‘I just want to live a normal college student life’: Student Government report finds one-third of UT-Austin students are food insecure

Morgan Severson, Life & Arts Reporter

Editor’s note: two paragraphs were removed from this story due to an inaccuracy. The Texan regrets this error.

Going out to eat with friends is not a decision Maria said she gets to make anymore — she can’t afford it. Instead, she’s had to choose between purchasing textbooks or buying groceries.  

“For someone who’s two years out of high school, it wasn’t something that I was expecting to have to stress about,” said Maria, a UT student who asked The Daily Texan not to print her full name. “It’s so difficult to have to explain to your professor why you didn’t turn in an assignment — because you were making a financial decision that could impact whether you ate for that week.”

Maria is a part of the 32% of UT students surveyed who are food insecure, according to a report released by Student Government’s Food Insecurity Action Team at the end of the spring semester. The report found that the rate of food insecurity at UT is over three times higher than the national average of 10.5%, according to the U.S. Department of Agriculture

The team surveyed about 430 students and considered a variety of factors that lead to students being disproportionately affected by food insecurity. These factors included race, sexual orientation, first-generation status, living on or off campus and access to reliable transportation, the team’s chair Krisha Tripathy said.

“Our goal was to get information that would get to the heart of the problem,” biochemistry senior Tripathy said. “Rather than having more solutions thrown out into the universe of our University that were just blanket solutions for the problem without really understanding what the problem was.” 

The report found that the highest rates of food insecurity among respondents were Black students at 60% and Latinx students at 57%. It also found that LGBTQIA+ students were nearly two times more likely to be food insecure, while first-generation students were over three times more likely.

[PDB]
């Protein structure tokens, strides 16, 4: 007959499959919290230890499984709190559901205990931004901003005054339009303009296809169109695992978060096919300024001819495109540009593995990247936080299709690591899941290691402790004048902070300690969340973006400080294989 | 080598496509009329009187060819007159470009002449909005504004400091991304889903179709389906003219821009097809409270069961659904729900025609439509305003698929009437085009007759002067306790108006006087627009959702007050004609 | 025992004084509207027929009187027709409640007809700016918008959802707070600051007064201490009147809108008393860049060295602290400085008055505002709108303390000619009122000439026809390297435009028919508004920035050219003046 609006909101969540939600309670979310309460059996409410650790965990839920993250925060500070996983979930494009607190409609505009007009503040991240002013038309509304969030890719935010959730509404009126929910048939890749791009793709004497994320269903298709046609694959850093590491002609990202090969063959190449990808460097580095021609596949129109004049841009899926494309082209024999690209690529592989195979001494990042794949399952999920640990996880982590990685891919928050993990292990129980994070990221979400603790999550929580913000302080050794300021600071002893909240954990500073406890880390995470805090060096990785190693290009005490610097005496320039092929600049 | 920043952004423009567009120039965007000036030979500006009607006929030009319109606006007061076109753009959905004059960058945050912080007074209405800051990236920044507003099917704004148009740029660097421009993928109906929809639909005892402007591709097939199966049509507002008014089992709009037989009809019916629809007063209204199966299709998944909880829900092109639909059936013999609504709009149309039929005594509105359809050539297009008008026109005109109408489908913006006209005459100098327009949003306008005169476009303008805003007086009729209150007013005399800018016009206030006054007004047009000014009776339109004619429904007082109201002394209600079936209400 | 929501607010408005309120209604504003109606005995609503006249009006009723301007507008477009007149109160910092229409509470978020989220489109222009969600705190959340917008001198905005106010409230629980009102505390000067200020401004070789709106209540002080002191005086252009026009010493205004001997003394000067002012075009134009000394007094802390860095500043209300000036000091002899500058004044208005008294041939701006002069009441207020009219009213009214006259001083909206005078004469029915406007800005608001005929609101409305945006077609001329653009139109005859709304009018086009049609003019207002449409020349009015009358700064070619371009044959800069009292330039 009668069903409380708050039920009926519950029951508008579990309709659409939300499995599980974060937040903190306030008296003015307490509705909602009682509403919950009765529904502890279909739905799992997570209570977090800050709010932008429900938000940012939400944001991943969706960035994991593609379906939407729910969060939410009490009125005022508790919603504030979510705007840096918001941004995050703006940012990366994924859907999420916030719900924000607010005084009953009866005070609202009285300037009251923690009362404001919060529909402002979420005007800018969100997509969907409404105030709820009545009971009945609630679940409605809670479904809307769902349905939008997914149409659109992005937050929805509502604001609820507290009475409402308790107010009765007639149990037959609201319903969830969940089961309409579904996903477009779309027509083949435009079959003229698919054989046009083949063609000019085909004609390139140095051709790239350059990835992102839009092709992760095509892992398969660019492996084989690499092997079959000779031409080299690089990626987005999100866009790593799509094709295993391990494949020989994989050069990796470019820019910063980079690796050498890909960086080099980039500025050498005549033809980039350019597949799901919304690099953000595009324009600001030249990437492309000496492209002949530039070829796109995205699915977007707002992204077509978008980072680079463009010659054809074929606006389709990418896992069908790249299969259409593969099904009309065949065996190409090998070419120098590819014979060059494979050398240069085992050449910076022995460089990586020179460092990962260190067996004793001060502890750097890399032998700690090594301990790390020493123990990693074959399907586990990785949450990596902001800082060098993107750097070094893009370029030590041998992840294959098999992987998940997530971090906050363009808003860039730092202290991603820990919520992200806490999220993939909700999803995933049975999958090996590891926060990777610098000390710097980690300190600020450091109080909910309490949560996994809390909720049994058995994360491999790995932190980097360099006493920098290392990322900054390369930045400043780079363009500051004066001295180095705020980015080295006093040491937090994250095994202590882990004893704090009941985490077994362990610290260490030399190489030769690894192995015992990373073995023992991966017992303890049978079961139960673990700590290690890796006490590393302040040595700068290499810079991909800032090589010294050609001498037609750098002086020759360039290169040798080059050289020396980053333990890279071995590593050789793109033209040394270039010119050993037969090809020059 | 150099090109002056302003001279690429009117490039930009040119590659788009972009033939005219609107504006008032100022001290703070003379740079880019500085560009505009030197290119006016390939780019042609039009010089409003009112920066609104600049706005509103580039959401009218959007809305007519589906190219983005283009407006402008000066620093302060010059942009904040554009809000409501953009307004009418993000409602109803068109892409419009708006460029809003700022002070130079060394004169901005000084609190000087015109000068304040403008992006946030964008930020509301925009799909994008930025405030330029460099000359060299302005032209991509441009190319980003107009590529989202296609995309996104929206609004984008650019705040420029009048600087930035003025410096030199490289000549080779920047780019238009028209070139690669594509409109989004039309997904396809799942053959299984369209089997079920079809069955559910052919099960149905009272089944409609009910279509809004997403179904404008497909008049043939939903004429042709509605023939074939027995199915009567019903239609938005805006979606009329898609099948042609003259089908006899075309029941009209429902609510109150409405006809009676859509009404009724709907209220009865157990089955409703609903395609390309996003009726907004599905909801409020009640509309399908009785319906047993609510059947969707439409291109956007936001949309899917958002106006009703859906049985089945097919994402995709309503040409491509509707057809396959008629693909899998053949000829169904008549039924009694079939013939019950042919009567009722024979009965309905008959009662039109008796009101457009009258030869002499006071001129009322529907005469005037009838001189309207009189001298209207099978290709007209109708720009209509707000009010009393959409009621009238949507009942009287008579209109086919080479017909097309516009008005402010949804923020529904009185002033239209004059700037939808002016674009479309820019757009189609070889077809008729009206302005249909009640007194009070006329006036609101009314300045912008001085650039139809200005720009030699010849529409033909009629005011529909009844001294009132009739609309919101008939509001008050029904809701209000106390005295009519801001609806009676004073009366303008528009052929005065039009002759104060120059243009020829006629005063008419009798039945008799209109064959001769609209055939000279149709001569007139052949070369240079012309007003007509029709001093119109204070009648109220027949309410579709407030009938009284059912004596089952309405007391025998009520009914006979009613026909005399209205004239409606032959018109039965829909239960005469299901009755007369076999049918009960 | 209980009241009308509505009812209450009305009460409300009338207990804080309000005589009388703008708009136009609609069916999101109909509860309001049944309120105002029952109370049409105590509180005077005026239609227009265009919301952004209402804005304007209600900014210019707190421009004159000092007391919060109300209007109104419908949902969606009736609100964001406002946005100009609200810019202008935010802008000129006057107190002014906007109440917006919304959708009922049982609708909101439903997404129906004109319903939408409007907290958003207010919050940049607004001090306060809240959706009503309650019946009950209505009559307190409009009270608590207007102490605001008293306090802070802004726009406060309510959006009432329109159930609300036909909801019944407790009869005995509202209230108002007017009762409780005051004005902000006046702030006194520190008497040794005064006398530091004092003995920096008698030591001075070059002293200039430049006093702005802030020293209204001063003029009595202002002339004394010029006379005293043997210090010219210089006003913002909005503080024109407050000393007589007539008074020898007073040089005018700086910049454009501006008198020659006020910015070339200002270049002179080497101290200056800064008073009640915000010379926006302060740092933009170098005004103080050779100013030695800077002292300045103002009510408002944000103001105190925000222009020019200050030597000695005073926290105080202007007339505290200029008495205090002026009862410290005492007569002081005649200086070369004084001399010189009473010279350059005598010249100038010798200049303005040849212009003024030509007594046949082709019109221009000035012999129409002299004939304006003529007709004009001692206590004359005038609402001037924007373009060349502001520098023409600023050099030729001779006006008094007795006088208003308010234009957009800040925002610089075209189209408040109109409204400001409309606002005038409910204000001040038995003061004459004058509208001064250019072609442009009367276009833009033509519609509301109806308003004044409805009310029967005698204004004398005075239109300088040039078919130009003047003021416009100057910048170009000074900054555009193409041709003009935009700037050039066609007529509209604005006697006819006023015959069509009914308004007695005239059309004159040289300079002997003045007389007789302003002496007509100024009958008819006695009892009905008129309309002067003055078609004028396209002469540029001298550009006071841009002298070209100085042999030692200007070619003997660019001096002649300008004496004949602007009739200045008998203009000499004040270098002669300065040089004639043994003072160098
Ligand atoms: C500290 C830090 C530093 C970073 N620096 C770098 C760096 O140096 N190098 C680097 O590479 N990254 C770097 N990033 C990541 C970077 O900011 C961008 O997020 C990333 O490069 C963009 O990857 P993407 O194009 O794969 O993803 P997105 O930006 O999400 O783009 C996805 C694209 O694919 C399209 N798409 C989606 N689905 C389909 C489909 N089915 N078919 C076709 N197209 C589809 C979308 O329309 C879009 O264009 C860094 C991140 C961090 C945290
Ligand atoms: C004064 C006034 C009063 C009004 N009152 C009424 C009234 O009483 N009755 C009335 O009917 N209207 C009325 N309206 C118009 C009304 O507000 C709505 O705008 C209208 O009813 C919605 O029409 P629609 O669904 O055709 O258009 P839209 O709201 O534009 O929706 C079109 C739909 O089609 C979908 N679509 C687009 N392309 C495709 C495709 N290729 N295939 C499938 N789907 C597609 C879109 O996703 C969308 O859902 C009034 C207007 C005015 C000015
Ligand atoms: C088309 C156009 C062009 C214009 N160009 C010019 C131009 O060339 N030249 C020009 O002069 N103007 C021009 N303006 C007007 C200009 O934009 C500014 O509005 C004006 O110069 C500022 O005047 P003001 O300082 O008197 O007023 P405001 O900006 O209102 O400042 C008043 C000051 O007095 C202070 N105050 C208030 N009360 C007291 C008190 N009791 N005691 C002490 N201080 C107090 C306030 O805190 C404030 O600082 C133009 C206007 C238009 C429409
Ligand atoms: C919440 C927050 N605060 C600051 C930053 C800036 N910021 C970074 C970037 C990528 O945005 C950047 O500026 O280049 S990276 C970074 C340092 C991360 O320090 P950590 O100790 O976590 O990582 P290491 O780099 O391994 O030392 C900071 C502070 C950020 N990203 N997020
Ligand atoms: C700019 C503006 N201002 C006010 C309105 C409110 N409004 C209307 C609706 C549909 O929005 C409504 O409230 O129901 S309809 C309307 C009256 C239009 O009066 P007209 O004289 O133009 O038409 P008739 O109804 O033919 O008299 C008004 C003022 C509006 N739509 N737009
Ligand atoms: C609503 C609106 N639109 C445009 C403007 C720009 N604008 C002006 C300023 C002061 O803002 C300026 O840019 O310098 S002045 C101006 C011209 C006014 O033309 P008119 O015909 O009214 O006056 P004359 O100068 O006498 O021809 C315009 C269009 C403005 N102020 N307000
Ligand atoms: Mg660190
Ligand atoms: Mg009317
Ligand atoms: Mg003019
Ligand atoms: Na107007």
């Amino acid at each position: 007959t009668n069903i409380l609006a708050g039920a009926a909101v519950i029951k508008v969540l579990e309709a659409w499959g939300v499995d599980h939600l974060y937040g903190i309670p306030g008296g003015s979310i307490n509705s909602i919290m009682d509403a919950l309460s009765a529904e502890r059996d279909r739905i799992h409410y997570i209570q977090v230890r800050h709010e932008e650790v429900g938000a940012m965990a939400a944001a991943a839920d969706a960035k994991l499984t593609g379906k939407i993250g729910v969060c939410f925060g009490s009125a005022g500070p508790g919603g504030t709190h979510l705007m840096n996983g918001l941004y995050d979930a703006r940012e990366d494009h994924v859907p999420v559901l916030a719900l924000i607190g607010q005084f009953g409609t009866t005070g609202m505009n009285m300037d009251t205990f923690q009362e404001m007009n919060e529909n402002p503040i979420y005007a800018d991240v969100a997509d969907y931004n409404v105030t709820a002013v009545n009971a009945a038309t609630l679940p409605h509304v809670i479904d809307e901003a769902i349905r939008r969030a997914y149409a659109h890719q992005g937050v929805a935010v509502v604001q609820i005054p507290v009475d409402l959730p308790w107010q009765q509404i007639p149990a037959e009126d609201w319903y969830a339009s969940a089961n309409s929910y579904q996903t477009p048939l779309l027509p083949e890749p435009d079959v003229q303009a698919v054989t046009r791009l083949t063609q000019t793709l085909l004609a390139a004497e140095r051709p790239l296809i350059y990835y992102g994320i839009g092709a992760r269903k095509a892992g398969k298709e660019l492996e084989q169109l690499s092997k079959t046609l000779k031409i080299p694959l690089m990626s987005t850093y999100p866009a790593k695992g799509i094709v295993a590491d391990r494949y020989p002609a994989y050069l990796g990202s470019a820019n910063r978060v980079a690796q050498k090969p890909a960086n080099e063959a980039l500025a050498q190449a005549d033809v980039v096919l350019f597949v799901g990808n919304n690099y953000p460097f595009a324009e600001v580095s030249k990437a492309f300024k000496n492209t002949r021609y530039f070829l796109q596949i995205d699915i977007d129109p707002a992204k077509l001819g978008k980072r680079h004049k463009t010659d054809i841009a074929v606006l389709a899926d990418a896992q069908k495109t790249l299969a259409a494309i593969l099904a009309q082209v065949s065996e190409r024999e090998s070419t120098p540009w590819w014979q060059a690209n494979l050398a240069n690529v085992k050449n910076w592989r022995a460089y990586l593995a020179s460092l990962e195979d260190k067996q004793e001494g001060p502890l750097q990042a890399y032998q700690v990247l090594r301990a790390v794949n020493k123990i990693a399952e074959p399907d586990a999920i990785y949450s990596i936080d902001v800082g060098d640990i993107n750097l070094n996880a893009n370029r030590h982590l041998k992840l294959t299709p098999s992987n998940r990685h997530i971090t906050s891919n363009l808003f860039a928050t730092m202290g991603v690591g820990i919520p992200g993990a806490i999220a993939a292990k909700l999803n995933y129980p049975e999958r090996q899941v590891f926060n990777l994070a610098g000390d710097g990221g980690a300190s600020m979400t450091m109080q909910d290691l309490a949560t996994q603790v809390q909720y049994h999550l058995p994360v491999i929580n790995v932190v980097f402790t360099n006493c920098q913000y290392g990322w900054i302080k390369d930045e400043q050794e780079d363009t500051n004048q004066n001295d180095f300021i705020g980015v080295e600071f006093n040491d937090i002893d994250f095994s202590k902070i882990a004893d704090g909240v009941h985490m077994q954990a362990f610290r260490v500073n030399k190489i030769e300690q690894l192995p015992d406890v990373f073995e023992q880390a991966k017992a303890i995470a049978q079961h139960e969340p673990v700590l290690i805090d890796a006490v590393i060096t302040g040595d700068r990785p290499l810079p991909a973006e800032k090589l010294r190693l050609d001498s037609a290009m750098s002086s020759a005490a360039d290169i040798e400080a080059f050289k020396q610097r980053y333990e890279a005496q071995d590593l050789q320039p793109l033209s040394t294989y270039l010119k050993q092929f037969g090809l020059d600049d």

Kathleen Harrison, assistant director of University Marketing and Communications, said UT is “committed to identifying and combating food insecurity on campus,” and suggested the UT Outpost, University dining plans and student emergency funds as resources for food-insecure students.  

The report found that 90% of its respondents have never used UT Outpost, and of those respondents, 74% identified as food insecure.  

Valeria Martin, Student Emergency Services coordinator for UT Outpost, said they are working to increase outreach to students. One of the ways they are doing this is by tabling on Speedway and utilizing satellite pantries located in Patton Hall, the Gender and Sexuality Center, the LBJ School of Public Affairs and the Perry-Castañeda Library.  

The Food Insecurity Action Team made several recommendations for UT to help its students with food insecurity, including increasing funding to the UT Outpost and University Housing and Dining and the creation of a bus line directly from campus and Riverside to grocery stores. 

In the fall, Tripathy says the team plans on expanding as an organization and starting a pilot program with SG’s Sure Walk to take students from campus to grocery stores. 

Maria said the inability to afford food or have reliable transportation to the grocery store feels like a constant battle. She said it not only affects her academically but socially. 

“I just want to live a normal college student life,” Maria said. “I have to be stressed about school, but I also have to be stressed about making a social life here at UT, and then … I also have to be stressed about my entire livelihood and financial stability.”